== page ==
People talk about the government’s decisions, whether they are hypocritical or floundering. Hypocrisy is to say something to a crowd and not believe in it yourself or if you express an idea but you secretly disagree with it. As for whether it is floundering, the government is doing quite the opposite, columnist Ahmed Al-Sarraf wrote in his column in Al Qabas newspaper
When the government invests its money in international companies and draws on the expertise of a competing company this is not a botch, but due to lack of expertise. Furthermore, when the government appeals to the hard-line religious trend and then makes decisions that are very different from this trend, it is not considered a truce, but hypocrisy that we absolve our government of.
The government has officially announced, through the attorney general, the appointment of 8 women judges, in a long-awaited historical precedent. The decision was seen as the culmination of the efforts of women, and to fill a judicial vacuum. Mrs. Lulwa Al-Mulla, President of the Women’s Cultural Association, described the decision as placing Kuwait in the ranks of developed countries, and this is exactly what the forces of darkness do not want! In turn, Othman Al-Khamis, who is known for his conservative views and opinions, and influencing naive listeners on topics commented on the news saying: “ It is not permissible for a ruler to be a woman.
It is not permissible for a woman to take over the judiciary, because a woman’s testimony is worth half of the testimony of a man, so how can she be a judge Legitimately? If her testimony is half in some transactions and within the limits, her testimony is not accepted at all, so how does she become a judge? And I say this is not a “diminution” in a woman, but rather because a woman has an emotion that she has overcome, and therefore not suitable for her to be the guardian of the Muslims”.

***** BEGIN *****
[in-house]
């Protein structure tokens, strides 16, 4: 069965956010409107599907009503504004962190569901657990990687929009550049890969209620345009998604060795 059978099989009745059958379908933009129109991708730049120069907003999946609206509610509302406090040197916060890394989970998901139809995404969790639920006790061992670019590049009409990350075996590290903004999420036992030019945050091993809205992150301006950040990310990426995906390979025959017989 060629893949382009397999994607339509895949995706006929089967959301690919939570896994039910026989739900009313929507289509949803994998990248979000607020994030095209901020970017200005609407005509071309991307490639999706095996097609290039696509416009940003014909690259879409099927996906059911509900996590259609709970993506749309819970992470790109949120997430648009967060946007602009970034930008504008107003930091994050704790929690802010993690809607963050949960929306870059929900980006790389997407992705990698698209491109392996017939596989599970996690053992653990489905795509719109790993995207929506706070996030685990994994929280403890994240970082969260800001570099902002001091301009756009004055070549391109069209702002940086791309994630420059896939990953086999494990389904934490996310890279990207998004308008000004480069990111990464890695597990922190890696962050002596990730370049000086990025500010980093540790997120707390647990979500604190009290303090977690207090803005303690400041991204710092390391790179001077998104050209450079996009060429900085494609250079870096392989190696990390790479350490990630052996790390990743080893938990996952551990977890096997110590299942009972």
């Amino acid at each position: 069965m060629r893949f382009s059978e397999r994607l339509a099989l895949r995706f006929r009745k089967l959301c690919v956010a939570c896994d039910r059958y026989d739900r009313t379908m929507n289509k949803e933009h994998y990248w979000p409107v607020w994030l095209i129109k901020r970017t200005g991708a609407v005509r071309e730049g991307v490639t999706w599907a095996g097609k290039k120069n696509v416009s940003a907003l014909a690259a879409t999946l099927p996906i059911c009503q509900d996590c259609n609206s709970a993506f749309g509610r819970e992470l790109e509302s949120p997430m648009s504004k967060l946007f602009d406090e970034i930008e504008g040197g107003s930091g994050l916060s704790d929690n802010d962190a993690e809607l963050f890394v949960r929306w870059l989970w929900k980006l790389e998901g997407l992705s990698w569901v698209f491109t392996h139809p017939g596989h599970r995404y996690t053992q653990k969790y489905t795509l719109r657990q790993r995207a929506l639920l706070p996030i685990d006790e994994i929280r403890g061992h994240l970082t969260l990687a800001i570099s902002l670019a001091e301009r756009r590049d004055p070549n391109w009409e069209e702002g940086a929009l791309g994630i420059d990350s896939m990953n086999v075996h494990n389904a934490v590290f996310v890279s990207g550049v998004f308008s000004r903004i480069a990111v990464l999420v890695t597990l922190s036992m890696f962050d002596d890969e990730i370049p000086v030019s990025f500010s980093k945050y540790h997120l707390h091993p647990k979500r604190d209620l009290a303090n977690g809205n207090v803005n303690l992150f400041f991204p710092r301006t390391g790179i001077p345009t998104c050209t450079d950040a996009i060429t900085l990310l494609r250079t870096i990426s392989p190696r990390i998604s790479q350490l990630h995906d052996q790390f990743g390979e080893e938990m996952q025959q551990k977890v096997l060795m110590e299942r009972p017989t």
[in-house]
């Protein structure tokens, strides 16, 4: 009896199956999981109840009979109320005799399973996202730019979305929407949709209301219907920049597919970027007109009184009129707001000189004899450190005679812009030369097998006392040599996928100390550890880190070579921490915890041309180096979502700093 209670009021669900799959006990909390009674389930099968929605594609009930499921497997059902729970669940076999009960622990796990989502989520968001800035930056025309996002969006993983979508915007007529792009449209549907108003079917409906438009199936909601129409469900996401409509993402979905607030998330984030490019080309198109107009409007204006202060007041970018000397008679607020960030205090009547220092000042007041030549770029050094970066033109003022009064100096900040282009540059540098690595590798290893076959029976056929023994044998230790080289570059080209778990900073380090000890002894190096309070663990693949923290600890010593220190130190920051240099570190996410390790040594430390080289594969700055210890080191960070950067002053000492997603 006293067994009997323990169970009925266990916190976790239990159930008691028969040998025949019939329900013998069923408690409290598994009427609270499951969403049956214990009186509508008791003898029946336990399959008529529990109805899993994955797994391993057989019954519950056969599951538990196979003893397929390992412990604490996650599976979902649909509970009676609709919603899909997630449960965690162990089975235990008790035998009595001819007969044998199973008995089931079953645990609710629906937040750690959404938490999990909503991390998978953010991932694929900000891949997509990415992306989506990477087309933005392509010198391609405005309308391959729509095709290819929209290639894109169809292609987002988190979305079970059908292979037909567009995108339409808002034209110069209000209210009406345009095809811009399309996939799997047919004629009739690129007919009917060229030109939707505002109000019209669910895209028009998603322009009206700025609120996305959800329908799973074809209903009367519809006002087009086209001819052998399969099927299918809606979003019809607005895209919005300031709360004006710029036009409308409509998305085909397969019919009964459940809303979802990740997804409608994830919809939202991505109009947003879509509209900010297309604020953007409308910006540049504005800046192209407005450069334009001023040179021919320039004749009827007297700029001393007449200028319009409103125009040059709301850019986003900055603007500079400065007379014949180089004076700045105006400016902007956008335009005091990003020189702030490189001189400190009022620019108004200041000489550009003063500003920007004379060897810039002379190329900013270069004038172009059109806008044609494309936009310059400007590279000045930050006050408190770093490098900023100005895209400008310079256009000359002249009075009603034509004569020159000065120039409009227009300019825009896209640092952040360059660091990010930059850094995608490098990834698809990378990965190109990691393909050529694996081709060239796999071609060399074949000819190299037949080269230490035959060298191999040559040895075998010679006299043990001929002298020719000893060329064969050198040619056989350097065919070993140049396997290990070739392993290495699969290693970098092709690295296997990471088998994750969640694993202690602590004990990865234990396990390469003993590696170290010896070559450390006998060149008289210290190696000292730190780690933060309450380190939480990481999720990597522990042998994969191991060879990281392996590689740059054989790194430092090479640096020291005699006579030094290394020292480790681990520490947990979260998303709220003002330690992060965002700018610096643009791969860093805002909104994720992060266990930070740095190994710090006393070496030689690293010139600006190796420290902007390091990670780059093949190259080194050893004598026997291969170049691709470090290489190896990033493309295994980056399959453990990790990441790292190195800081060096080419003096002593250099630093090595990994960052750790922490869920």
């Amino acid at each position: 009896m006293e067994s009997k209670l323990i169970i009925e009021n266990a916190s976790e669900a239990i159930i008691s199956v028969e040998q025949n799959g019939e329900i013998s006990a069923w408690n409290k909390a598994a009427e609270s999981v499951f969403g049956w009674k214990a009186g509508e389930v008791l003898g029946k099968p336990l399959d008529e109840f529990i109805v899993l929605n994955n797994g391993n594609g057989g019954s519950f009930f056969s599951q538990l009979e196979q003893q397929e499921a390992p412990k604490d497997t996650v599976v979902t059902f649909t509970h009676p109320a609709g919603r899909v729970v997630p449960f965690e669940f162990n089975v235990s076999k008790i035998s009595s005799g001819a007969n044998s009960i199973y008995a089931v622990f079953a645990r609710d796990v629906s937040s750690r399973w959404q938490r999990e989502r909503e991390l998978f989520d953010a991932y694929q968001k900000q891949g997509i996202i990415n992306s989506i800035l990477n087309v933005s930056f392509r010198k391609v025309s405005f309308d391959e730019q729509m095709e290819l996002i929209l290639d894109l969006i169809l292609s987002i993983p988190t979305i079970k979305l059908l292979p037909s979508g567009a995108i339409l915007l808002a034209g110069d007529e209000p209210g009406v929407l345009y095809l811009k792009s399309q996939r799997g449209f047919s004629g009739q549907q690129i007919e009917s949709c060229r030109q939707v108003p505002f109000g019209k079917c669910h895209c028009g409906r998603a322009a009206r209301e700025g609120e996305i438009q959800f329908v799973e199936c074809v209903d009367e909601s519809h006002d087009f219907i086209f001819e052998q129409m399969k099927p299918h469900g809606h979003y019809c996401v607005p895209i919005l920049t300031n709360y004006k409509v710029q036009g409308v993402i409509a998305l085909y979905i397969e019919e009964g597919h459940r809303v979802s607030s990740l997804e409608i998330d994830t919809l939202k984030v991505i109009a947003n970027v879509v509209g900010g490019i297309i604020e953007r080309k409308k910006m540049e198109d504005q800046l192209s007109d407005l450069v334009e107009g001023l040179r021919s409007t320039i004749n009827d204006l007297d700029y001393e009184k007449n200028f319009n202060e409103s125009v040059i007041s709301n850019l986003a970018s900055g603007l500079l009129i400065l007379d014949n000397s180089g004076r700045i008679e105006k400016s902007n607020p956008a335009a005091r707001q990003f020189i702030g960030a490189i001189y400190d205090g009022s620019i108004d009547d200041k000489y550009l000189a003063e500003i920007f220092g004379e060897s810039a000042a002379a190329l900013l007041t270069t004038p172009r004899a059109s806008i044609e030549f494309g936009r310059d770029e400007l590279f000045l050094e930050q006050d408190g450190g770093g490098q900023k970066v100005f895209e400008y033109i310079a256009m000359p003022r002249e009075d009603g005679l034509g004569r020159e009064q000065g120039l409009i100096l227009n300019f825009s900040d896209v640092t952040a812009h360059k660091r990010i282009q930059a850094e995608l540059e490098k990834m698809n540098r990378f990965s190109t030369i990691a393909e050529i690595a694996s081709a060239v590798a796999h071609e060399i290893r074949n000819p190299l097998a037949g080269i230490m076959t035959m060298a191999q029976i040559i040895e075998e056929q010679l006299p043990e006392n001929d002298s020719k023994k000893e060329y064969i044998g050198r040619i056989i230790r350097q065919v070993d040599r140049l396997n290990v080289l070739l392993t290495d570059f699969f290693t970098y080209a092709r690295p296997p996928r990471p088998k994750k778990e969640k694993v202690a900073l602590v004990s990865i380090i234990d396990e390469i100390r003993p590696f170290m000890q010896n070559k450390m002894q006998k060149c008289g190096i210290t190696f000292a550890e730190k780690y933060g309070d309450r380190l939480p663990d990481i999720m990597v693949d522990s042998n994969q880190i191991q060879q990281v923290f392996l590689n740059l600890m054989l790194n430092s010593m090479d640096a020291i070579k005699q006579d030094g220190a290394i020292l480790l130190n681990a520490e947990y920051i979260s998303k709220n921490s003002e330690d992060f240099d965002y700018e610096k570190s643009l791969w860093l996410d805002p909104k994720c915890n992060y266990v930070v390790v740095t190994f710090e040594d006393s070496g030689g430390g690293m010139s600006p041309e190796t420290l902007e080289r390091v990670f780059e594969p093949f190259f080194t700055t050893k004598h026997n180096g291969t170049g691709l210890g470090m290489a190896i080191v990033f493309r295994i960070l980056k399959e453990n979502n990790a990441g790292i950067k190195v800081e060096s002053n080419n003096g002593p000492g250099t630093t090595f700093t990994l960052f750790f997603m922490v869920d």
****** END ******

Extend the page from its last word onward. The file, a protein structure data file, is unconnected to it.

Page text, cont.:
This male preacher can express his opinion about this enlightened decision, but how does the state allow itself to open the way for him to criticize the decision and to degrade this decision publicly through governmental means, when it contradicts the law? How do you expect the nation to respond to the words of this preacher who was able to make these statements through the government.
Are they not entitled to accuse the government of duality and confusion, to pacify the hard-line religious movement on the one hand and to shun it on the other hand? What would the position of the appointed female judges be when they hear the statements made from a legal point of view challenging their validity? The understanding is we need to behave wisely towards them, and they should consider not expressing anything that might be taken as a transgression on the foundation of the state of Kuwait and its laws, and to stop behaving as if we are a nation that fails to comprehend our culture, and they are the ones who rule over us.
The appointment decision also showed the Brotherhood’s contradictions for the umpteenth time. Their representative in the National Assembly, Muhammad Al-Dalal, blessed the appointment of female judges, considering that their arrival to this position is a major historical step. The other brothers, Ajeel Al-Nashmi, opposed it, saying that it is not right for a woman to be a judge, and if she issues a ruling, it is considered a “public scourge”. Between Al-Nashmi’s position on the decision and describing the female judges ruling as a “public scourge”, and his party colleague Muhammad Al-Dalal described this decision as a “historic step”, a huge contrast and clear confusion, how can you hand over the rein of the “department” in a ministry to the followers of this party, let alone you hand them over the reigns of state rule?